3The public policy consideration invoked by the Authorities in the instant cases to vacate the arbitration awards manifestly fails to meet the strict standards for overturning such awards on public policy grounds that have been developed in the case law. The narrowness of the public policy exception, as applied to the arbitration process under collective bargaining agreements, is designed to ensure that courts will not intervene in this stage of the collective bargaining process in pursuit of their own policy views, or because they simply disagree with the arbitrator’s weighing of the policy considerations.
In both cases, the Authorities entered into collective bargaining agreements that required the arbitration of disputes regarding employee discipline. However, they argued below, and the Appellate Division agreed, that the awards should be vacated as violative of the general statutory powers granted to NYCTA and MABSTOA under the Public Authorities Law: “[t]o exercise all requisite and necessary authority to manage, control and direct the maintenance and operation of transit facilities * * * for the convenience and safety of the public” (Public Authorities Law § 1204 ).
This provision can only form the basis for vacating the awards if we are able to conclude, “without engaging in any extended factfinding or legal analysis” that it “prohibit[s], in *9 an absolute sense, [the] particular matters [to be] decided or certain relief being granted” (Matter of Sprinzen, 46 N.Y.2d at 631, 415 N.Y.S.2d 974, 389 N.E.2d 456;Matter of Town of Haverstraw [Rockland County Patrolmen’s Benevolent Assn.], 65 N.Y.2d 677, 678, 491 N.Y.S.2d 616, 481 N.E.2d 248  ).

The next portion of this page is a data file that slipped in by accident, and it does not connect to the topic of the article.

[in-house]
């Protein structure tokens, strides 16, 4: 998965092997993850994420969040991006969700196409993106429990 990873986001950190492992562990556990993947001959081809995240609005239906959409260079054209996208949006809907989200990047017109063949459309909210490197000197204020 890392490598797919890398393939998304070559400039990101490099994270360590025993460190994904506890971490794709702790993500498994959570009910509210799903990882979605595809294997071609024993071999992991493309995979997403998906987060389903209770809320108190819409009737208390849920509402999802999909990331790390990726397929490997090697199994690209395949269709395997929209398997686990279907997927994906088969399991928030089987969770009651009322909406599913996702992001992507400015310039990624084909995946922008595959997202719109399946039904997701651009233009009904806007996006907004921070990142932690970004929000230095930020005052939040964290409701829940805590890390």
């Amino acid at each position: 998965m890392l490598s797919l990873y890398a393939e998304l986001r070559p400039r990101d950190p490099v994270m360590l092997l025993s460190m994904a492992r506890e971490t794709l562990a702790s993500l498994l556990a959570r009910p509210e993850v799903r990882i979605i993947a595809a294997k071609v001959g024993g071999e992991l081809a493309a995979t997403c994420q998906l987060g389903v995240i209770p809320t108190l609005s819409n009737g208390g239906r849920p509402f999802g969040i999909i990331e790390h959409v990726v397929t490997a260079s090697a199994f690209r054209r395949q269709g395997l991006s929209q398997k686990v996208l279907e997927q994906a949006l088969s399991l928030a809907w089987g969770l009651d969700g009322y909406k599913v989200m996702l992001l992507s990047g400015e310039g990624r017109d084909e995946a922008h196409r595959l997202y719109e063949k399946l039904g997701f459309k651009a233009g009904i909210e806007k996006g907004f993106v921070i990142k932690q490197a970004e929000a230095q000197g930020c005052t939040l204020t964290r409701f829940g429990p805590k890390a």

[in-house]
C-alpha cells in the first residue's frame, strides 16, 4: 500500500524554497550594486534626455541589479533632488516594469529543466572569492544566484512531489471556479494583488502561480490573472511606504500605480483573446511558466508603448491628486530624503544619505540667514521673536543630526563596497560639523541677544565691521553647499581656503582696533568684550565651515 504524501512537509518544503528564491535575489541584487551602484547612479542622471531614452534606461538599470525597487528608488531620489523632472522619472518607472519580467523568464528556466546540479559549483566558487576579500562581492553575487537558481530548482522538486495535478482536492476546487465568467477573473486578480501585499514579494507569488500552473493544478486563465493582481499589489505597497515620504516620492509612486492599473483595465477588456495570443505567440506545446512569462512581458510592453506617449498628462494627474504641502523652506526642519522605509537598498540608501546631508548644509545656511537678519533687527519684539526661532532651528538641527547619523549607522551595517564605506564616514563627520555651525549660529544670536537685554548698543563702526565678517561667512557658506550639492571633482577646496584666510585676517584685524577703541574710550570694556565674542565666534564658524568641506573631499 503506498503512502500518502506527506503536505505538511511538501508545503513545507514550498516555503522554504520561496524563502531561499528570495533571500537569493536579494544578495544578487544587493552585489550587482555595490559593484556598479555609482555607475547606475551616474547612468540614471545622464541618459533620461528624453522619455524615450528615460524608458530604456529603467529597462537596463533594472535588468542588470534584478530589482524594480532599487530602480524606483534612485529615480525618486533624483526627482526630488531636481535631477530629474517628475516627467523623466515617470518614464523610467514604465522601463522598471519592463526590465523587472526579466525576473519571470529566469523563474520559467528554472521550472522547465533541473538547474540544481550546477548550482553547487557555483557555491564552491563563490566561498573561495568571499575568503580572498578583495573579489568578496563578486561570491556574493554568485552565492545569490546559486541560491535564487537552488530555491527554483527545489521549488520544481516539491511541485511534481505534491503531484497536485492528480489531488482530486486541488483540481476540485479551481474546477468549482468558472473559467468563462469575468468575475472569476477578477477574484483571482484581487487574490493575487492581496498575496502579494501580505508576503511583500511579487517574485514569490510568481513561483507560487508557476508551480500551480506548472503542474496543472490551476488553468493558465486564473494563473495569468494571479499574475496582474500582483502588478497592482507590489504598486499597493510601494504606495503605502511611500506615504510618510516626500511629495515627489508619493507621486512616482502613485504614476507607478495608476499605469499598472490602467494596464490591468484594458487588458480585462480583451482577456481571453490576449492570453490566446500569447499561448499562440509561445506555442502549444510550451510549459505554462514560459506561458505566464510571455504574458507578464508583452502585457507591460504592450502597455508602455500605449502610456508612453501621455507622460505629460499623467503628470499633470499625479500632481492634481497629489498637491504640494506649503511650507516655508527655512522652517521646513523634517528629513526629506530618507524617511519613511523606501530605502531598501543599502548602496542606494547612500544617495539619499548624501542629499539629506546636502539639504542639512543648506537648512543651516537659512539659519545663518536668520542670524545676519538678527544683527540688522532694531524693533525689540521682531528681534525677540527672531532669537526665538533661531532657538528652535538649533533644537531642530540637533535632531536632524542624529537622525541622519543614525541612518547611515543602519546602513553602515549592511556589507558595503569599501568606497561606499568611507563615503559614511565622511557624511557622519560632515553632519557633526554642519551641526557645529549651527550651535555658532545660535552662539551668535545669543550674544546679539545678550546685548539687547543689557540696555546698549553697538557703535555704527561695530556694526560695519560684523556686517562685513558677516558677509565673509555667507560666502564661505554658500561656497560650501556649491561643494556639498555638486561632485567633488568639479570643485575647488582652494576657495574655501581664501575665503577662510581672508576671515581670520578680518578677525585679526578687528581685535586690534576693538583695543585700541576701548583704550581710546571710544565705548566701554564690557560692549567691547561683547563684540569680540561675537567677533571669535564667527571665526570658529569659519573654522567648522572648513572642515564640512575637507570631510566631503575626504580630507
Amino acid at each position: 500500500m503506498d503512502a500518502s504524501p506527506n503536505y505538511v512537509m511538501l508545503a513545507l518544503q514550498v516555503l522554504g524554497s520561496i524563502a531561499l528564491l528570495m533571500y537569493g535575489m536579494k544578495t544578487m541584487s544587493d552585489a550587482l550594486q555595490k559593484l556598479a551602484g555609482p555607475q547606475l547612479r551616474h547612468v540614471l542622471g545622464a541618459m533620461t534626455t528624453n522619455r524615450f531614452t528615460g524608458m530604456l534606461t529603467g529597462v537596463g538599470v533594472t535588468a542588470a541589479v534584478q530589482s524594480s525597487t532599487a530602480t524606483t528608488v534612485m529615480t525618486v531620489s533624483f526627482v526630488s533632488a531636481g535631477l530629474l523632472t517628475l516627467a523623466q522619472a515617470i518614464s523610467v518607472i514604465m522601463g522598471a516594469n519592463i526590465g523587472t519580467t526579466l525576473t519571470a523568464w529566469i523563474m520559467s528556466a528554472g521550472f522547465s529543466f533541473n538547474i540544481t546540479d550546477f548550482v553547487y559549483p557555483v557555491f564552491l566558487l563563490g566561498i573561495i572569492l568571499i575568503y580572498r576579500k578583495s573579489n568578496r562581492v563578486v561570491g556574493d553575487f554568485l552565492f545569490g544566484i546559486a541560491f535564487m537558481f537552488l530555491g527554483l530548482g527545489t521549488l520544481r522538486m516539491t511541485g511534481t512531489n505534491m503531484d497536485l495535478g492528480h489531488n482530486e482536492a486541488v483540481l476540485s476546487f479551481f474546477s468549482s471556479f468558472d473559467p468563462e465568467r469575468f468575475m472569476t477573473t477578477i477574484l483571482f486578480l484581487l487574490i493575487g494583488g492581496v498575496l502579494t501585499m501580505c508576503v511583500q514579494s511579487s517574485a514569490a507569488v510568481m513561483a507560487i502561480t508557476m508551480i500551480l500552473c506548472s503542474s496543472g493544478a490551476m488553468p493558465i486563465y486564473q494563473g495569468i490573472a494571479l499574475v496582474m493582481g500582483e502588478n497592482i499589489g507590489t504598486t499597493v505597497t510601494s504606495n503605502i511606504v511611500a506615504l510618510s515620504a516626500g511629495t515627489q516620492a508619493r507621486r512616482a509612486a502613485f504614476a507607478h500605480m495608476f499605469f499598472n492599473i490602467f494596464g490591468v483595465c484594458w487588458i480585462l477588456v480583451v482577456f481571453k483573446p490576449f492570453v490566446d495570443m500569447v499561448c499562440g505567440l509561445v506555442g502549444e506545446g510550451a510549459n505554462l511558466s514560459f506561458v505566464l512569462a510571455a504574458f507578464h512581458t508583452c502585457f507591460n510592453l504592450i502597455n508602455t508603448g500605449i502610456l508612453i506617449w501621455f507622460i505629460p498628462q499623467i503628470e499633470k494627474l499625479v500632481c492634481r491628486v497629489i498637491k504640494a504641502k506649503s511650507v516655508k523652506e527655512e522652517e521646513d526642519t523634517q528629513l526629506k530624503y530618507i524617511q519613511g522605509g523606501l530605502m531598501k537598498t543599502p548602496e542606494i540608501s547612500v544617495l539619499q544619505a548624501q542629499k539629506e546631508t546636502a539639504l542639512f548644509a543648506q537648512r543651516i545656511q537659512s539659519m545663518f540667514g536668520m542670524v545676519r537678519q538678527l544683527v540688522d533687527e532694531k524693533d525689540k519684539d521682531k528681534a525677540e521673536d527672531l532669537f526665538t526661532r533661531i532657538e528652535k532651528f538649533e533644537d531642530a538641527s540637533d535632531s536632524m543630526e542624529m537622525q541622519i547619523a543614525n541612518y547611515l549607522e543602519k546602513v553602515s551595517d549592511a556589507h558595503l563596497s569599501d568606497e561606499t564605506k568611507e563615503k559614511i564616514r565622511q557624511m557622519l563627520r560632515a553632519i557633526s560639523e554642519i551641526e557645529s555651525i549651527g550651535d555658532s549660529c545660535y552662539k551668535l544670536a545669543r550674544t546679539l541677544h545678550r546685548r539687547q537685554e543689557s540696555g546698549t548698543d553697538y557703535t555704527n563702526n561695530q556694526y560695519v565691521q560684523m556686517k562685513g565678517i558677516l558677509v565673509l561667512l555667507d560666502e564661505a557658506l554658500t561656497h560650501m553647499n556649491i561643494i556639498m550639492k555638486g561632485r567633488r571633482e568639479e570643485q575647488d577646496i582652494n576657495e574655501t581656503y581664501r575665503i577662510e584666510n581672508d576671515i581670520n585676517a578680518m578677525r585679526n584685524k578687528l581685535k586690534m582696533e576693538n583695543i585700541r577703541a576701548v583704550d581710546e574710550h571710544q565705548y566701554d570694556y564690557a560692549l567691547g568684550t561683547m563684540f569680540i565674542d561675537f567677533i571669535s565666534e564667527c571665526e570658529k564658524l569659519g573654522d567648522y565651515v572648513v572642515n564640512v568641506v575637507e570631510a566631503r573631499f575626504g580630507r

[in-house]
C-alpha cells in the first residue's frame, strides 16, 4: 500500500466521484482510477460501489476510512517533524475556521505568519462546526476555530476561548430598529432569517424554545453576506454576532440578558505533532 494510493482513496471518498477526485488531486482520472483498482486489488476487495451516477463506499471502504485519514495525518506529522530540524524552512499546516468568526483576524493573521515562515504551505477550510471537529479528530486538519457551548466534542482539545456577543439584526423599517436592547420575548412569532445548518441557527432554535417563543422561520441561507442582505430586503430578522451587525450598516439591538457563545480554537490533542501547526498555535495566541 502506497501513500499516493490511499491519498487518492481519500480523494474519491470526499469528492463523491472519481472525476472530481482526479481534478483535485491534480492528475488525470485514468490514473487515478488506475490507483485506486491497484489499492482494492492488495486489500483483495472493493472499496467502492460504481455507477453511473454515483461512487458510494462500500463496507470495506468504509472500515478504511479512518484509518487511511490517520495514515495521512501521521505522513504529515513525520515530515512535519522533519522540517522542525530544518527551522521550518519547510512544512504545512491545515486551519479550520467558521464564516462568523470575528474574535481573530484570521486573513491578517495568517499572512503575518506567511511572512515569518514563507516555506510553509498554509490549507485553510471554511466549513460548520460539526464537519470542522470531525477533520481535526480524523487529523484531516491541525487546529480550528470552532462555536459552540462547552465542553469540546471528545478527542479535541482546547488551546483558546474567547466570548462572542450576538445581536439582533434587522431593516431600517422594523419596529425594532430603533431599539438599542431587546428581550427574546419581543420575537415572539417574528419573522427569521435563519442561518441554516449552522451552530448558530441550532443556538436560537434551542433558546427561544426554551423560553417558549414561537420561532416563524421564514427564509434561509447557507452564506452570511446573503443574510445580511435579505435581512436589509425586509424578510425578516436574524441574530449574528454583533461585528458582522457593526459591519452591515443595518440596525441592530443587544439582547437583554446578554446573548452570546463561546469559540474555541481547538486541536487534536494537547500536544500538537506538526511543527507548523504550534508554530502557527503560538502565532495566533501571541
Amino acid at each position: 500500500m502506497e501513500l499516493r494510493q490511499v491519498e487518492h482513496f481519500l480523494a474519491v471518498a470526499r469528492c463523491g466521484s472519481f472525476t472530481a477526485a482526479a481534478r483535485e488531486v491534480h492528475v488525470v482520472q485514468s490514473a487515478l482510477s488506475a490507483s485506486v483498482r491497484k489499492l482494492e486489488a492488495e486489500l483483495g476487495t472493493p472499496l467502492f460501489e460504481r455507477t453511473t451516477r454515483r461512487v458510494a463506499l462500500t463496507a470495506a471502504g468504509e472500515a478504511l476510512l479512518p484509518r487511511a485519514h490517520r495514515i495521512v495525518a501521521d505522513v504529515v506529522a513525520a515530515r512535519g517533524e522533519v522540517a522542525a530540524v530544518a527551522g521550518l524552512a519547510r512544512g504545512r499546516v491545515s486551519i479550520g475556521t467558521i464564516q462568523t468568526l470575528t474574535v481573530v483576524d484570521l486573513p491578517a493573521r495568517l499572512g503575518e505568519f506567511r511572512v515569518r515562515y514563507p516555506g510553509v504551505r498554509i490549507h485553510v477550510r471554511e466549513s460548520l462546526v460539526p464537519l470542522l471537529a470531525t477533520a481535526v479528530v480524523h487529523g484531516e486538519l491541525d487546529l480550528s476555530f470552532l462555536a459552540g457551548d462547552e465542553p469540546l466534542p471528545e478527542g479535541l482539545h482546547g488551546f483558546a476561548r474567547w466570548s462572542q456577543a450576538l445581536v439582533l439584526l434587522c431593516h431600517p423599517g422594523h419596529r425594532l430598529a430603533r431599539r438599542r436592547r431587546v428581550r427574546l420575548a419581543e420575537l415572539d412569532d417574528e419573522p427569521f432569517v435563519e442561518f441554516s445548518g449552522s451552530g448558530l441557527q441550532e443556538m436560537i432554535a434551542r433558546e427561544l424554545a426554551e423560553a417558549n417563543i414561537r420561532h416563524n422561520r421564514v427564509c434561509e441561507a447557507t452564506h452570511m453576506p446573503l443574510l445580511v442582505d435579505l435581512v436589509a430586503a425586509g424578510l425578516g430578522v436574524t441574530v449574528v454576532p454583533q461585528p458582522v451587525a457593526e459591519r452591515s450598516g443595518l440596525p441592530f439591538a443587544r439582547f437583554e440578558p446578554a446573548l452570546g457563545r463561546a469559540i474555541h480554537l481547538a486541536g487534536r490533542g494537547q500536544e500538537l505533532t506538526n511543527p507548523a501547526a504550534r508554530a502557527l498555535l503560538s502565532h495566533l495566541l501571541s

NYCTA cannot contend that section 1204(15) “prohibit[s], in an absolute sense, [the] particular matters [to be] decided * * * by [arbitration]” (emphasis supplied), the first prong of the public policy exception. That is, the section does not prevent NYCTA from agreeing that the disciplining of employees for safety violations is to be submitted to and decided by an arbitrator. First, the collective bargaining agreements in these cases could not be more explicit in specifying that “no warning, reprimand, suspension or dismissal shall be * * * imposed until the completion of the disciplinary procedure” before either a single arbitrator or a tripartite arbitration panel. Moreover, although NYCTA and MABSTOA opted for outright dismissal, the penalty issues “[f]rom the onset” were “litigated, and the rights of the parties determined, under the auspices of the collective bargaining agreement [s]” (Matter of New York State Correctional Officers & Police Benevolent ***809 **494 Assn. v. State of New York, 94 N.Y.2d 321, 327–328, 704 N.Y.S.2d 910, 726 N.E.2d 462  ).